Cedar Creek Fire prompts evacuations, shuts down US 60 near Show Low

Posted at 2:03 PM, Jun 15, 2016
and last updated 2016-06-16 07:33:10-04

A new wildfire has sparked in northern Arizona Wednesday, forcing the closure of US 60 and sending ash out over the Show Low area. 

The Bureau of Indian Affairs said the Cedar Creek Fire was estimated at around 3,000 acres as of 8 p.m. Wednesday.

Officials said both directions of US 60 have been shut down from mile post 318 to 337.

PHOTOS:Cedar Creek Fire burning near Show Low

Evacuations have been issued for Forestdale, and a pre-evacuation notice has been issued for Show Low, Pinetop-Lakeside, Fort Apache and Hon-Dah, according to Navajo County spokesman Adam Wolfe.

The Red Cross has opened Snowflake High School, located at N. 2nd Street West, for evacuees. They are providing food, water and a safe place to stay. 

Many nearby residents lined up at the gas stations Wednesday to refuel, gather supplies and take in the view.

"It’s huge, I've never seen a fire up here like this," resident Ryan Davis said. “In Pinetop, it's clear, then we drove underneath it and it got all dark and then you could smell it -- it smelled like a camp fire."

Janice Elmore lives in town and says the air quality forced her children out and she's started packing her valuables just in case they get the order to leave.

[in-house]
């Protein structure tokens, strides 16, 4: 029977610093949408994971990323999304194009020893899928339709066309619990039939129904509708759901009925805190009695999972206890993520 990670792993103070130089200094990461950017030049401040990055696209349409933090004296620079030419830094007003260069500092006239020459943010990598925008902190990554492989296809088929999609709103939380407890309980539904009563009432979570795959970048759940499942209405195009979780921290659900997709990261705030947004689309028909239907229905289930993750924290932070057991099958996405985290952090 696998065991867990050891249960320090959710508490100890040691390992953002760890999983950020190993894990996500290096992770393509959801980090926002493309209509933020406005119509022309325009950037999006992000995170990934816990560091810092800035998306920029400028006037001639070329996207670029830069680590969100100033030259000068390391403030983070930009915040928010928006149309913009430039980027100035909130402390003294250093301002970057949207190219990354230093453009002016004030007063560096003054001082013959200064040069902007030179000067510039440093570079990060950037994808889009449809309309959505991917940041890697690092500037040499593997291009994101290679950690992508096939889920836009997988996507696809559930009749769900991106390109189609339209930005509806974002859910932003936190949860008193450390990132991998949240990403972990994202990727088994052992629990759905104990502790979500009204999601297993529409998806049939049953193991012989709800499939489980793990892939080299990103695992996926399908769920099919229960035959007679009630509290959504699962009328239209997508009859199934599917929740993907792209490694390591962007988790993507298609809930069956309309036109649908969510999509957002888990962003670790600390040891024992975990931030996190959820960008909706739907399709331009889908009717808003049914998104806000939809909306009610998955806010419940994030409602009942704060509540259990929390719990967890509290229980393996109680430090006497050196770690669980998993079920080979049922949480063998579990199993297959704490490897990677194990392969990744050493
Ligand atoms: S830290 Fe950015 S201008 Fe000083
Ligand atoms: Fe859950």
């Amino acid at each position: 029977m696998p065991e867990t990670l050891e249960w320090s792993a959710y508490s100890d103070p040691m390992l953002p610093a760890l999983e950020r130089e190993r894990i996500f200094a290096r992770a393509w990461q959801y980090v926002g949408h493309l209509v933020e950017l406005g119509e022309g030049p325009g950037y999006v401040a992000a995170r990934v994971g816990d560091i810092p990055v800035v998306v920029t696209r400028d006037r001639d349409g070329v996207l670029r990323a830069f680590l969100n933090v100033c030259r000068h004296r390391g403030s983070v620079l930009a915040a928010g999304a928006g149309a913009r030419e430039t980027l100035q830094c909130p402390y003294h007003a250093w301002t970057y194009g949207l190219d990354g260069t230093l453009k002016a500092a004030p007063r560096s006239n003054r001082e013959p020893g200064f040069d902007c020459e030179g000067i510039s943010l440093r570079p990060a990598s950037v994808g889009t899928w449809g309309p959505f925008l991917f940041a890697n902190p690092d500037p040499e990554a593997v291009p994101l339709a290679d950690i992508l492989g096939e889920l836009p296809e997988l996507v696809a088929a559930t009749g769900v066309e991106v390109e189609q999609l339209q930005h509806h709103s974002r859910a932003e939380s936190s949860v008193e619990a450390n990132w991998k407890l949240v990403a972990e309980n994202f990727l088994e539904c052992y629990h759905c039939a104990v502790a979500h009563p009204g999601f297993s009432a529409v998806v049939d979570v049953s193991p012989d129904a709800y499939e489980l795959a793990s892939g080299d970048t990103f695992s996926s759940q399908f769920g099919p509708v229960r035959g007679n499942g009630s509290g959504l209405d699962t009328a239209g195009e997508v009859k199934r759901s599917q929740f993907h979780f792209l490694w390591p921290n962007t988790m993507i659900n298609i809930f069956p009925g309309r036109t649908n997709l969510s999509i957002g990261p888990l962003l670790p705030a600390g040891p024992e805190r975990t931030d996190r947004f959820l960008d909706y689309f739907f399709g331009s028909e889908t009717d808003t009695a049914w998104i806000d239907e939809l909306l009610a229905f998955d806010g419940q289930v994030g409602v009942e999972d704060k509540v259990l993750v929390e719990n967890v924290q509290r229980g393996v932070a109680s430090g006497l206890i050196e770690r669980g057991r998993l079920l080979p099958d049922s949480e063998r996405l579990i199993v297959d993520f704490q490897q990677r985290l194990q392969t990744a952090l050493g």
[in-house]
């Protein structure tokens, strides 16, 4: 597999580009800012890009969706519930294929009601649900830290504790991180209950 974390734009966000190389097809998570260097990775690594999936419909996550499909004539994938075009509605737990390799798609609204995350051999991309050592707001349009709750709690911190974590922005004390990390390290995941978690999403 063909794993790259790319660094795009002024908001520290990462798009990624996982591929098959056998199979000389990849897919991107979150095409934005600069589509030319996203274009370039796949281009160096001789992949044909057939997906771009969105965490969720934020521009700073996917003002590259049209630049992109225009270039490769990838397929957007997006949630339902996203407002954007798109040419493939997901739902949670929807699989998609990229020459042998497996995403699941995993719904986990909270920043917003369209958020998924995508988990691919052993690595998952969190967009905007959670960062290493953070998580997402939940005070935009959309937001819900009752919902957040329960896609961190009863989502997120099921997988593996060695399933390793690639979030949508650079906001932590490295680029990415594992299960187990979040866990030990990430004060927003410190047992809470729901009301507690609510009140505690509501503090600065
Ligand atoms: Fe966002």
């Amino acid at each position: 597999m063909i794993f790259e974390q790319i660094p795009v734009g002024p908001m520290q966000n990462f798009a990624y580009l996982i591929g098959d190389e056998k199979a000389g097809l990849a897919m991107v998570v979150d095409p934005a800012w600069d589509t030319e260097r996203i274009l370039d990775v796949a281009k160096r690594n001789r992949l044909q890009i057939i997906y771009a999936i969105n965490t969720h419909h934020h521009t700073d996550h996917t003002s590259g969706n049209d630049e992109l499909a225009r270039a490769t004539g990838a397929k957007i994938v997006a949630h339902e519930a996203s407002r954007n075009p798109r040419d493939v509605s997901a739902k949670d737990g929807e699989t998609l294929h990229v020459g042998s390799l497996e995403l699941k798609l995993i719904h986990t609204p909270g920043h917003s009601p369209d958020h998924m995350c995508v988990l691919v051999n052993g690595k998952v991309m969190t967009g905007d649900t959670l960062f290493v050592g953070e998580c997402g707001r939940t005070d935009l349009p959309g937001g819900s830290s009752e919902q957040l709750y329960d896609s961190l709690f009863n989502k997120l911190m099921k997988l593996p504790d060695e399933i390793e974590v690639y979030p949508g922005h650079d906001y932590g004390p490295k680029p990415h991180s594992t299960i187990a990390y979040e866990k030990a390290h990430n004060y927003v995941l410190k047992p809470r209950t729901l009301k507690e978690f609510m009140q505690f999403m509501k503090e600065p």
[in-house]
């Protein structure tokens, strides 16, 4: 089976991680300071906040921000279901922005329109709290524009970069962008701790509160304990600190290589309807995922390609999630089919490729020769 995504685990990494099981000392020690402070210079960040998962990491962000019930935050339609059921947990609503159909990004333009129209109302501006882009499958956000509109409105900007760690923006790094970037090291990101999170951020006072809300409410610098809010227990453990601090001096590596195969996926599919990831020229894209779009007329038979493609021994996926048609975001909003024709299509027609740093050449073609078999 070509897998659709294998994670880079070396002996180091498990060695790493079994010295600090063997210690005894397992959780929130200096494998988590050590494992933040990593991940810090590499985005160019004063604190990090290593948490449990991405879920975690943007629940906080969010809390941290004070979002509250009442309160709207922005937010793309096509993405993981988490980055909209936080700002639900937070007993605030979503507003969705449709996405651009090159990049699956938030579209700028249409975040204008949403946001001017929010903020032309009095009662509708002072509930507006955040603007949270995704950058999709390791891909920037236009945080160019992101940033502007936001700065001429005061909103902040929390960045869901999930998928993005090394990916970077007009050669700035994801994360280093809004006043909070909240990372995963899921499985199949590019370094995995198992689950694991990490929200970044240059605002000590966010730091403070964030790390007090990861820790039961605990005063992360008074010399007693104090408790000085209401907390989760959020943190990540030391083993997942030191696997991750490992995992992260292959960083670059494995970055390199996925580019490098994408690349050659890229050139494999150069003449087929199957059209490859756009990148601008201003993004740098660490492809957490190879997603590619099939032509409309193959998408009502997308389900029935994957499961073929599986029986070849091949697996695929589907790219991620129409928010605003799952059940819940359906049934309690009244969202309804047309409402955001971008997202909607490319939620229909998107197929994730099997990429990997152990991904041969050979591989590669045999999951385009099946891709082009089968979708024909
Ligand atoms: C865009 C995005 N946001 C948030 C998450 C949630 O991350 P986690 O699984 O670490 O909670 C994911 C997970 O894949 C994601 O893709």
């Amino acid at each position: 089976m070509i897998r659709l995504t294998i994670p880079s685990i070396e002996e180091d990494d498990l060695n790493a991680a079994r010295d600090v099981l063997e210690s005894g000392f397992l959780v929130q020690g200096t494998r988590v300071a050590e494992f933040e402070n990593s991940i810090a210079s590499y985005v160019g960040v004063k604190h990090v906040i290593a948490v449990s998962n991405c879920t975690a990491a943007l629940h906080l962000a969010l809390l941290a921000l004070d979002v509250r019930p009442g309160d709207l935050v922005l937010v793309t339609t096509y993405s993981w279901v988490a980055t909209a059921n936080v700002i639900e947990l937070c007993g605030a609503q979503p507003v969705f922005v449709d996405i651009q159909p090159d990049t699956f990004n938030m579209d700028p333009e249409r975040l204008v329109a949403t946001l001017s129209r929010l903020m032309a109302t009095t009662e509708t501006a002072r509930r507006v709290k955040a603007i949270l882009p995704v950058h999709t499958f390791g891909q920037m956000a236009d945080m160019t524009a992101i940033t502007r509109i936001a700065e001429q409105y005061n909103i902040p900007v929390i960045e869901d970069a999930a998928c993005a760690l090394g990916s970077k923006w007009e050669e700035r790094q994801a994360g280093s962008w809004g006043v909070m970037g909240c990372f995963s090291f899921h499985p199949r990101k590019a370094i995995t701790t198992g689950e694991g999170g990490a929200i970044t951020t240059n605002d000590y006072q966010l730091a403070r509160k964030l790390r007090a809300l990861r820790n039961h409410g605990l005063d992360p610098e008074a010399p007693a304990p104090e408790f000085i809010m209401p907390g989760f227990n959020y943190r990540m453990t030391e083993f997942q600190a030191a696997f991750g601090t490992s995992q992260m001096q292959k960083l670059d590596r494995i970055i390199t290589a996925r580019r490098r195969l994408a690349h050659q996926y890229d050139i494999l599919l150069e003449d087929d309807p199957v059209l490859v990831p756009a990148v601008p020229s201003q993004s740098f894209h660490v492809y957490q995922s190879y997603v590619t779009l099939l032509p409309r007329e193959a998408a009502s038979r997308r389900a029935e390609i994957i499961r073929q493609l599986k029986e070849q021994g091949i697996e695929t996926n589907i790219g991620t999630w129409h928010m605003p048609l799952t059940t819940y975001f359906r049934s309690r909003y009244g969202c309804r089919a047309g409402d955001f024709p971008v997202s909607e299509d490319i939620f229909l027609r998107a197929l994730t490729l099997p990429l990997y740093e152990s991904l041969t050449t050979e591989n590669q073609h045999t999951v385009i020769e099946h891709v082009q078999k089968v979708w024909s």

"When it started and the wind was really bad, it was raining ash. Like, it was falling out of the sky," Elmore said. “It's pretty scary, but we love it up here so we want to stay as long as we can."

Many residents said the thought of having to evacuate is terrifying. 

"Right now, I am scared to death," Patria Leone said. "I am just going to try to soak everything [in the backyard] as much as I can."

RELATED: An ominous outlook for the 2016 wildfire season

Gov. Doug Ducey released a statement which read in part: 

"This area has experienced severe wildfires before, so the state is on high alert given the additional risks posed by current weather conditions. Whether it's resources, support or backup, we stand at the ready to provide fire officials and our brave and talented first responders with all they need to safeguard Arizonans from this fire." 

Air15 video showed emergency helicopters dropping fire retardant on the blaze. U.S. Forest Service assistance has been requested, sheriff's officials said.

Details are developing. Stay with for updates.